A: Oh, next month, is it? Oh, yeah. Because there's a Sydney Biennale -- Biennale is kind of big, you know, in the art world. They have Venice Biennale as you know. Sydney has this big Biennale coming up. And I was invited to show my work and everything. So I'm going to be there, you know.

Q: And they're saying there will be something happening on the Internet. I guess we'll see what that --

A: I don't know if they're going to put it on the Internet or not. But I mean, I suppose these days they do it automatically. And I'm just doing a little thing there.

Q: Did you get a chance to see the play in Toronto called the Yoko Ono Project?

A: Oh, yes, I haven't had the chance to see it because this - well, this year -- from last year on it's just a very busy time. But I was thrilled about it and tickled about it. And I heard about it that it was very good and bless them for it.

Q: So many of these projects focus about you and/or John in the past because you're historical figures. How do you stay focused on the present as well?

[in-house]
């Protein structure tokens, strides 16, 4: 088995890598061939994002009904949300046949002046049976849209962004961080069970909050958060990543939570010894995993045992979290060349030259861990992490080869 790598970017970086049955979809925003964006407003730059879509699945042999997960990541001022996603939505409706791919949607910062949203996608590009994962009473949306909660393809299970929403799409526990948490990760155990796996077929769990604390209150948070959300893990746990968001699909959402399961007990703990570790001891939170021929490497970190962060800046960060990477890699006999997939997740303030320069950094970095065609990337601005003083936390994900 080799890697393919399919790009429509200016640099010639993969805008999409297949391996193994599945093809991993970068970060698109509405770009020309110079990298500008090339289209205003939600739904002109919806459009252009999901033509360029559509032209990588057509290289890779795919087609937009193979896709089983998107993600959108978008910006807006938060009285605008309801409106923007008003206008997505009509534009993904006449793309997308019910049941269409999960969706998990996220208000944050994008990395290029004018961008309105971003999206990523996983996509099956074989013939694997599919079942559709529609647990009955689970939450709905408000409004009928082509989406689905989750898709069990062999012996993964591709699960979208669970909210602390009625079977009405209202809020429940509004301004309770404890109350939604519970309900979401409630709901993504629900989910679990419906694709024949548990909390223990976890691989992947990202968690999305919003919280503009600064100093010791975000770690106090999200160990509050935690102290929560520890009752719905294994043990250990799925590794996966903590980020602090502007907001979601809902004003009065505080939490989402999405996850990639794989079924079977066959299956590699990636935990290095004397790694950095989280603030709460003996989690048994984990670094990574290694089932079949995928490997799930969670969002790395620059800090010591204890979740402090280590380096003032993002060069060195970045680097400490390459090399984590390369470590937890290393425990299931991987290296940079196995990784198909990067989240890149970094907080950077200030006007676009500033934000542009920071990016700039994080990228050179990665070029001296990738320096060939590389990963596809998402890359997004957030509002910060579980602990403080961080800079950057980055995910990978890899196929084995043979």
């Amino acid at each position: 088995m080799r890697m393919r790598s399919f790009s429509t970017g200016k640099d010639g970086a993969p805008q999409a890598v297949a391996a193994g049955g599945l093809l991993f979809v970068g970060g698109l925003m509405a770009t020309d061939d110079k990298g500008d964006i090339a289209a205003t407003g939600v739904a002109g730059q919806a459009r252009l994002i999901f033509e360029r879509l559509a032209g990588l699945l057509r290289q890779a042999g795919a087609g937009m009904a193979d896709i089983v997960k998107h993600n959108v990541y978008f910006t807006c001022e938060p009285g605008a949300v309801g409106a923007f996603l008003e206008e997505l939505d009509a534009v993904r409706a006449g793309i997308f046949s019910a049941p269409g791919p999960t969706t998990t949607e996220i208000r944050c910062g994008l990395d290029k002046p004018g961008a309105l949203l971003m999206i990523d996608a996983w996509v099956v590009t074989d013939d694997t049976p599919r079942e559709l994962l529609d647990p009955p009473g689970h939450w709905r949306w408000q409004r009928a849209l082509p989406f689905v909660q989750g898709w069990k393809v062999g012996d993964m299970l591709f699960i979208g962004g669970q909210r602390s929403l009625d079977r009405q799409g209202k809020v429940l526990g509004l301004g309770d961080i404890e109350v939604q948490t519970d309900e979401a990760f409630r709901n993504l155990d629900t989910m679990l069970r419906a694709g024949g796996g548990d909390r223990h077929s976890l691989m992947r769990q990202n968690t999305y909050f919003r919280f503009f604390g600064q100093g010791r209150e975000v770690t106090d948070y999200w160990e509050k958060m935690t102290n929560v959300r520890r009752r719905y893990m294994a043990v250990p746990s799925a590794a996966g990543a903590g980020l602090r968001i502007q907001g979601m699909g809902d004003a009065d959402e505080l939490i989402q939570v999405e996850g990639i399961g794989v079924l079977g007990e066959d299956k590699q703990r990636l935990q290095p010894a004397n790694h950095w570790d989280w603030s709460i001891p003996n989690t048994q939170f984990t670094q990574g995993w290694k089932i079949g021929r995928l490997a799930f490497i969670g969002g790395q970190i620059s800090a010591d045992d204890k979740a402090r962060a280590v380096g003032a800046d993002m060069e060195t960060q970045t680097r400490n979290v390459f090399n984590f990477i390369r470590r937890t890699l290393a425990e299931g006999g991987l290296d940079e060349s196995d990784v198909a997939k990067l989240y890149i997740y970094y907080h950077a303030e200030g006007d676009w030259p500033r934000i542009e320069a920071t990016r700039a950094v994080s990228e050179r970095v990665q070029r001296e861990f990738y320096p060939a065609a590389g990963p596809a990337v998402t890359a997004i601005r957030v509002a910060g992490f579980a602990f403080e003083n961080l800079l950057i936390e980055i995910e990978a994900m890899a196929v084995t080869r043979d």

A: Well I'm totally focused on my present life. Otherwise, you know my life would go haywire. I am taking care of myself. And I'm trying to keep myself centered and everything and doing things daily. Every day I think about that day. And that's how I'm doing it. But yes, of course, all these sort of past things come. It's part of it that I have three or four different hats to wear, caps to wear.

Q: At the end of last year, you took your one-woman art show to Israel. Last February, you opened a one-woman show in Spain. And now I understand that your show will tour America soon.

A: Yes. So it's great. I'm…I'm feeling very lucky that I'm still working. And that's why one of the concerns that I have is that I want to make sure that John's work is alive and well.

Q: And your work as well. There is a retrospective of your art that is going to go to Minneapolis, Houston, Texas, I understand. And this will be a retrospective, so it will be the same as it travels through. But when you go to Israel or you go to Spain, the shows are slightly different, aren't they?